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Murmansk Poised for Risky Renaissance

The nuclear-powered icebreaker Lenin is both an icon of Soviet prowess and a meeting place for young people. Roland Oliphant

MURMANSK — With their strangely elegant keel-less black hulls supporting the bulky but streamlined superstructure, there is something ineffably spine-tingling about standing next to a nuclear-powered icebreaker.

The Lenin, launched in 1959, was the first-ever built and is now permanently moored on Murmansk's seafront. The railing on the dockside is adorned with padlocks and graffiti left by local young couples in love.

These vessels, which were only ever built in the Soviet Union and the stars of hundreds of iconic photographs of Arctic exploration, seem to ooze adventure out of their supposedly radiation-proof hulls and are symbols of the city's former and future potential — which is set to grow dramatically thanks to the race to extract the Arctic's natural resources.

Ships and Sailors

Nuclear icebreakers are part of the fabric of Murmansk. Even the nightclub at the city's Radisson hotel is called Lyodokol, the Icebreaker.

But life on board wasn't always all that great.

"Four hours on, eight hours off, for four months without a break," said Andrei Zolotkov, who served in the icebreaker fleet for many years. "And sometimes they'd vibrate like crazy."

Zolotkov, a Murmansk native, eventually quit – not because of the pay, which he says was double that of the average for other sailors in the Soviet era, or even because of the nuclear safety issue – but because of the climate.

"There were people from all over serving on the icebreakers, Moscow, St. Petersburg, Ukraine. And for them it was great. You did four months at sea in the Arctic and then went home. But I'm from Murmansk. I'd do my four months and then I'd be stuck here where it never gets light in winter."

He is now head of the local chapter of Bellona, an environmental organization that specializes in fighting pollution from nuclear relics of the Cold War.

And he is not especially keen on some of the relics lining the Kola Bay, the long black finger of water reaching inland from the Barents Sea that for nearly a century has served as Russia's northern-most ice-free port.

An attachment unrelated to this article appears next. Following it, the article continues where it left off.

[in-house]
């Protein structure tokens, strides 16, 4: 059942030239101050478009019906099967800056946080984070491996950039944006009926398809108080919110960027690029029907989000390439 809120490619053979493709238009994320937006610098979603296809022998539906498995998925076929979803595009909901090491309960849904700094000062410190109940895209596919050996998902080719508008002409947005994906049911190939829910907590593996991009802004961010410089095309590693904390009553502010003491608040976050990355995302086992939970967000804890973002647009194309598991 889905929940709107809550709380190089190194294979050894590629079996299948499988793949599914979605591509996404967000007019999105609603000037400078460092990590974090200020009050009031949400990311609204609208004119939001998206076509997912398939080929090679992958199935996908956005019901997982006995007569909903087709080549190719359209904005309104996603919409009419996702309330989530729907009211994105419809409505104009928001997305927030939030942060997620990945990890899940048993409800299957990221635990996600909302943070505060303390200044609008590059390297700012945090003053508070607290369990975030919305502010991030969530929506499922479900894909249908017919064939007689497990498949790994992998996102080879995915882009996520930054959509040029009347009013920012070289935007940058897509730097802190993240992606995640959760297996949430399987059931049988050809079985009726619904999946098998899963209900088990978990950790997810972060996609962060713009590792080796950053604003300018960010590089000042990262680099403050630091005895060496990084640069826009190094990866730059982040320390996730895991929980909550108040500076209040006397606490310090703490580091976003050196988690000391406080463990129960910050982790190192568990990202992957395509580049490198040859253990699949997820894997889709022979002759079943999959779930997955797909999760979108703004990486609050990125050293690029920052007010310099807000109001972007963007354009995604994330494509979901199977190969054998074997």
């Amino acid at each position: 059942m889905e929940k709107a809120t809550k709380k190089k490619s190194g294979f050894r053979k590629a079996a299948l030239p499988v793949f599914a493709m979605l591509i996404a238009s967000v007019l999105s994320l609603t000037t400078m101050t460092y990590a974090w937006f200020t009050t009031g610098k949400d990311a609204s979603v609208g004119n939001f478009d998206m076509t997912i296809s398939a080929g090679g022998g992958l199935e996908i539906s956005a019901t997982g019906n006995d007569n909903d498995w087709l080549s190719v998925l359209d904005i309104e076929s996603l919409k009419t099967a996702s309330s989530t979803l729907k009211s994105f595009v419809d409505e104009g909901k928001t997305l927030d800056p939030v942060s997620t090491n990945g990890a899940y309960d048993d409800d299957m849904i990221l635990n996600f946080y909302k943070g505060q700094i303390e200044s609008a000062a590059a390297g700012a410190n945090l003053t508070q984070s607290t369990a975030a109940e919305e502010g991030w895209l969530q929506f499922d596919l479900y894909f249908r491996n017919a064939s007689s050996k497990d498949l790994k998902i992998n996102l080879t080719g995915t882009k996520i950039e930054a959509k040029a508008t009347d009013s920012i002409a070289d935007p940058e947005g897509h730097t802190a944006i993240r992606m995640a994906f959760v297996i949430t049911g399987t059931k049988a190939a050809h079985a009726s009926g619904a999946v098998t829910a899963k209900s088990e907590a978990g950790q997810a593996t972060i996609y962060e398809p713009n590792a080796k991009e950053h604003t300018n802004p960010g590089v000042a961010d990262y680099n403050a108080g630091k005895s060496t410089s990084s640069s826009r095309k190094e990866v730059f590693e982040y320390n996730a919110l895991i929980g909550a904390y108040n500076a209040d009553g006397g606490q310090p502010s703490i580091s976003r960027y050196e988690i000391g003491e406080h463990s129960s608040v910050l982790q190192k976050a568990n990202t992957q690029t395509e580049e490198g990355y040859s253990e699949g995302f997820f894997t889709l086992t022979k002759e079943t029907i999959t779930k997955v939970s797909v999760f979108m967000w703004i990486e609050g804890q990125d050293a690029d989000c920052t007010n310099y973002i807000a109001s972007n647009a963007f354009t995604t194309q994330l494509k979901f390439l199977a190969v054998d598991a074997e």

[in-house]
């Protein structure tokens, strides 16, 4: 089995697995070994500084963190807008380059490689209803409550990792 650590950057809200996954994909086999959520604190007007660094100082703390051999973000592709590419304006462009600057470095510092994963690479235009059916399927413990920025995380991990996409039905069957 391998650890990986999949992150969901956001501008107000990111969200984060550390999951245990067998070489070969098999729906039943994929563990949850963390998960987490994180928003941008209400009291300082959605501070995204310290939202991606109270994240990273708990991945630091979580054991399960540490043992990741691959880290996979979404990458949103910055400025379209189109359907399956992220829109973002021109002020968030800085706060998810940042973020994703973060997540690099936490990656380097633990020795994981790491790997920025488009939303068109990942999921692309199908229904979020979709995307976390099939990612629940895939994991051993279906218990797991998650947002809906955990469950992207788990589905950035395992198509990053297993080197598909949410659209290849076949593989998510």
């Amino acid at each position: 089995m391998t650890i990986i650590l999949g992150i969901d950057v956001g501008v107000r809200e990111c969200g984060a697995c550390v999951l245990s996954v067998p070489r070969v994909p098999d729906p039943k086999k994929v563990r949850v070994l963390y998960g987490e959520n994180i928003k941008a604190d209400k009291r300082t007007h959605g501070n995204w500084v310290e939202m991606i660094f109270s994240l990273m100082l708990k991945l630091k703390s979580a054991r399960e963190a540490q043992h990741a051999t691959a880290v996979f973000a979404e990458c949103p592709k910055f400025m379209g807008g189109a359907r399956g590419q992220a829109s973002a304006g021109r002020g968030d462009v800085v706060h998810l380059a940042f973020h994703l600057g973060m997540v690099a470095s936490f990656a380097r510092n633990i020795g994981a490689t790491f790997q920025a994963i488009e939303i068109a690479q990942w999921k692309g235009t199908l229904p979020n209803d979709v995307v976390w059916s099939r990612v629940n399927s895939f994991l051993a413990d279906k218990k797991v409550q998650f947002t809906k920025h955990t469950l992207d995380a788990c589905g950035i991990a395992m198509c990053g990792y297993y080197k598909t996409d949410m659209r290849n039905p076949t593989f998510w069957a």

On the eastern shore of the bay, the city of Murmansk – the largest anywhere in the Arctic Circle – huddles on a series of hills tumbling down to the waterline, where dinosaur-like cranes load mountains of Siberian coal into freighters.

All along the water, oil tankers, container ships and Atomflot's fleet of nuclear-powered icebreakers testify to this remote city's claim to fame as the country's northern gateway.

Atomflot, a subsidiary of state-owned nuclear monopoly Rosatom, has seven nuclear-powered icebreakers currently in operation, the newest being the Fifty Years of Victory, launched in 2007. Two defueled and retired nuclear icebreakers, the Sibir and the Arktika, which in 1975 became the first surface vessel to reach the North Pole, are moored awaiting renovation or decommissioning at Atomflot's base two kilometers north of the city.

Radioactive Soviet relics are a fact of life in Murmansk. In a bay to the west, toward the Norwegian border, more than 40 reactor sections cut from nuclear submarines are in storage. Hopefully, in about 100 years, someone will find a use for those radioactive hunks of metal, Zolotkov said. Until then, they will stay there.

"What if you have a tanker coming down here and it loses steerage power and collides with them?" he asked, gesturing toward the Atomflot fleet moored against green hills. "It's a pretty extreme scenario, but after Fukushima, who knows," he said.